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Cell Immunol. 2002 Dec;220(2):143-9.

Human leptin promotes survival of human circulating blood monocytes prone to apoptosis by activation of p42/44 MAPK pathway.

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Department of Medical Biochemistry and Molecular Biology, School of Medicine, Investigation Unit, Virgen Macarena University Hospital, Av. Sanchez Pizjuan 4, Seville 41009, Spain.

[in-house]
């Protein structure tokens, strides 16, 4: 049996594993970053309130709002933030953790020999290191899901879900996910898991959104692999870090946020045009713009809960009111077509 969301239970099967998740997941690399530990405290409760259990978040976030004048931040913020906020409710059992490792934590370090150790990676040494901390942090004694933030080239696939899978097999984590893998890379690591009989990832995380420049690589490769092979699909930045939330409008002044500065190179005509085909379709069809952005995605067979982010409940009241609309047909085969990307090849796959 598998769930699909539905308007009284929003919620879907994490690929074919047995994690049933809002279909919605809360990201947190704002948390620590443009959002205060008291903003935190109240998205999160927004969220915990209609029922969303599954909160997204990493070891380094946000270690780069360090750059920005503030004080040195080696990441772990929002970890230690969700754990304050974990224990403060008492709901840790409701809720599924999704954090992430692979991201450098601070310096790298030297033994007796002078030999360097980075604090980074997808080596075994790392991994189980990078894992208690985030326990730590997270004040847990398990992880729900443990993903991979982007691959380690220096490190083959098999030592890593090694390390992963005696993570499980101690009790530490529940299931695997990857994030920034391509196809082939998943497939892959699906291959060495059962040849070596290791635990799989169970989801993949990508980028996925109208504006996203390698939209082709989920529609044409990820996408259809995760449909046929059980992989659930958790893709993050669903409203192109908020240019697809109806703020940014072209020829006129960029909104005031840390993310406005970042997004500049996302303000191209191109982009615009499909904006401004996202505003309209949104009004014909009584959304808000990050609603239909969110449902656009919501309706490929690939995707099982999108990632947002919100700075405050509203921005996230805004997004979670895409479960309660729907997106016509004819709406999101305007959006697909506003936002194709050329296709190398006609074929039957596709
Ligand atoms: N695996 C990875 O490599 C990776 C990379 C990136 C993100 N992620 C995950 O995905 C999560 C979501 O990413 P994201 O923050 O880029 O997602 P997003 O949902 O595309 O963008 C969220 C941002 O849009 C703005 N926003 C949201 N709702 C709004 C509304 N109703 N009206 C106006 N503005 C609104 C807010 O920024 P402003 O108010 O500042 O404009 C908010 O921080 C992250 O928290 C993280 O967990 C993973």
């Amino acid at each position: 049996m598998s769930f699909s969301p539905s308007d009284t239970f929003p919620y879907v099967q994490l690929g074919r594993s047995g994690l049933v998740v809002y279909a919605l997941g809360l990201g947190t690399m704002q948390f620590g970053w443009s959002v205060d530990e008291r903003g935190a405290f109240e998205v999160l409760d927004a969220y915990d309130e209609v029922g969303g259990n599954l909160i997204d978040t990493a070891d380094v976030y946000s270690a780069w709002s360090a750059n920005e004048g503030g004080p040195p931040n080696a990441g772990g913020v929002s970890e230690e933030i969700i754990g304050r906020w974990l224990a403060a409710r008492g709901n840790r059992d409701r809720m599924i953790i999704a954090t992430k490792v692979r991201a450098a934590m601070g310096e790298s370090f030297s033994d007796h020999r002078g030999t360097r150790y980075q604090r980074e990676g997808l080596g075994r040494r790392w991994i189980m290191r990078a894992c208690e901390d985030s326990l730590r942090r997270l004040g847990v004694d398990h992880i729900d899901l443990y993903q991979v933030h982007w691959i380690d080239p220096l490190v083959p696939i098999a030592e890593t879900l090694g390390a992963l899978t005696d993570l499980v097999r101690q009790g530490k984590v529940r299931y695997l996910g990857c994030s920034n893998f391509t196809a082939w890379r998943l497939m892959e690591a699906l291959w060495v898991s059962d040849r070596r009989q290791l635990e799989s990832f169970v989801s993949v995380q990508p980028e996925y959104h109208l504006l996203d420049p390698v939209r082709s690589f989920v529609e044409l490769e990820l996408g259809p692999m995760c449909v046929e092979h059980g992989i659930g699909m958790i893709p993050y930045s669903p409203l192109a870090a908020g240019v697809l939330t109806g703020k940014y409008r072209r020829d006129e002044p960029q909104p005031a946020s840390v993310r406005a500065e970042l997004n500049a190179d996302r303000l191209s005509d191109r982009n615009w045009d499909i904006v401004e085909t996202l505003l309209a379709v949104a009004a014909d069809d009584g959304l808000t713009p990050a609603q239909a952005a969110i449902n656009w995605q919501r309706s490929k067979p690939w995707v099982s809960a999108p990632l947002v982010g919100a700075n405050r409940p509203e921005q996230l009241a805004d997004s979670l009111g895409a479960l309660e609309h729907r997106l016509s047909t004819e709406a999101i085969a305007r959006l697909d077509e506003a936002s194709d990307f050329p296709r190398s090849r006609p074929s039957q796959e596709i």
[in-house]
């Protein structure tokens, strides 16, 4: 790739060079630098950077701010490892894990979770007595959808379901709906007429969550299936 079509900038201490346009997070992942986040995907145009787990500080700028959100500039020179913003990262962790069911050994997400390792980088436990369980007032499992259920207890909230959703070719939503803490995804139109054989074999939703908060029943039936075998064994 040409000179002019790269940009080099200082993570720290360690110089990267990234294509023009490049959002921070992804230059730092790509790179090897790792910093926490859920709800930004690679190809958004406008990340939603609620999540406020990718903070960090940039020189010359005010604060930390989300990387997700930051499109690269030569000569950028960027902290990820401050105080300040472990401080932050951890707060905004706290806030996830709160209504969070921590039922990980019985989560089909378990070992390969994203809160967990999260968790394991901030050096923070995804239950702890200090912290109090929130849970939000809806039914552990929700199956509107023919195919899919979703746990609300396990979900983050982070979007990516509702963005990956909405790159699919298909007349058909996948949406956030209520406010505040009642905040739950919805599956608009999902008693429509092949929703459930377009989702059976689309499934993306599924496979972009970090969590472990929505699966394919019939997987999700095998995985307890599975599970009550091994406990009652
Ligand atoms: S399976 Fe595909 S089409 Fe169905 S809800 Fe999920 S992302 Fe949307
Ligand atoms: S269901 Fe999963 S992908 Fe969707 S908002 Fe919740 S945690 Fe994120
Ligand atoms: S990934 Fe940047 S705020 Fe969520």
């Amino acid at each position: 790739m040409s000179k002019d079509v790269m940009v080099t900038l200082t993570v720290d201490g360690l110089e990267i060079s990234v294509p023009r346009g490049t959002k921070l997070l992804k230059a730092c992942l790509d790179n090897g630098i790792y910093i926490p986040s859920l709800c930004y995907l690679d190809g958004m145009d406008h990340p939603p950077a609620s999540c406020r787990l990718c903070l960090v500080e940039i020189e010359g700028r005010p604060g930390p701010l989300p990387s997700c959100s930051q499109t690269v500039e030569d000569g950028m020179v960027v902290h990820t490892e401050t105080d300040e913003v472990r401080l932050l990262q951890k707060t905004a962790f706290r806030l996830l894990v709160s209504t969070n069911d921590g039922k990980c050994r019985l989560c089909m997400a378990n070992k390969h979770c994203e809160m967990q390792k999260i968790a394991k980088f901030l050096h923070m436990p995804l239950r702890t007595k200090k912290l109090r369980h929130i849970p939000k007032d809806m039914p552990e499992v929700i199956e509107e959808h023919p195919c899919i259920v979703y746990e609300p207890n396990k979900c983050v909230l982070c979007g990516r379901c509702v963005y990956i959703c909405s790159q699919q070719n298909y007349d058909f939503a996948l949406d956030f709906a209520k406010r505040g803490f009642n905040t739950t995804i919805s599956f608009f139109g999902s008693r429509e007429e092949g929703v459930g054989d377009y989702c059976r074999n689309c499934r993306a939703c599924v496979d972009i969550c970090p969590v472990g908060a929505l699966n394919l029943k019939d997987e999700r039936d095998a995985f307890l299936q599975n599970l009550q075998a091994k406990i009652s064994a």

Leptin, the adipocyte-secreted hormone, is known to function as an immunomodulatory regulator. Thus, we have recently found that human leptin promotes stimulation and proliferation of human peripheral blood mononuclear cells. Besides, we have also demonstrated that leptin triggers PI3K and p42/44 MAPK signaling pathways. In the present work, we sought to study the possible effect of leptin on cell survival and apoptosis, as well as the mechanisms underlying these effects. We have cultured human PBMC in serum-free conditions to assess the effect of leptin on cell survival and apoptosis. We have assayed the early phases of apoptosis by flow cytometric detection of phosphatidylserine expression using fluorescein isothiocyanate (FITC)-labelled Annexin V, simultaneously with dye exclusion of propidium iodide (PI), to discriminate intact cells, apoptotic, and necrotic cells. We have found that leptin promotes dose-dependent cell survival of monocytes after 24-96 h of serum-free culture. This effect of leptin on monocyte survival was completely reversed by blocking p42/44 MAPK activation employing the MEK inhibitor PD98059, whereas it was not affected by PI3K inhibition using Wortmannin. Leptin promotes this survival effect by preventing the apoptosis of monocyte cells, via MAPK activation. Thus, p42/44 MAPK inhibition, using PD98059, but not PI3K inhibition, employing Wortmannin, blocked the protective effect of leptin preventing apoptosis of monocytes cultured in the absence of serum. These data suggest that leptin is a trophic factor for the survival of blood monocytes and this effect is mediated by the p42/44 MAPK pathway.

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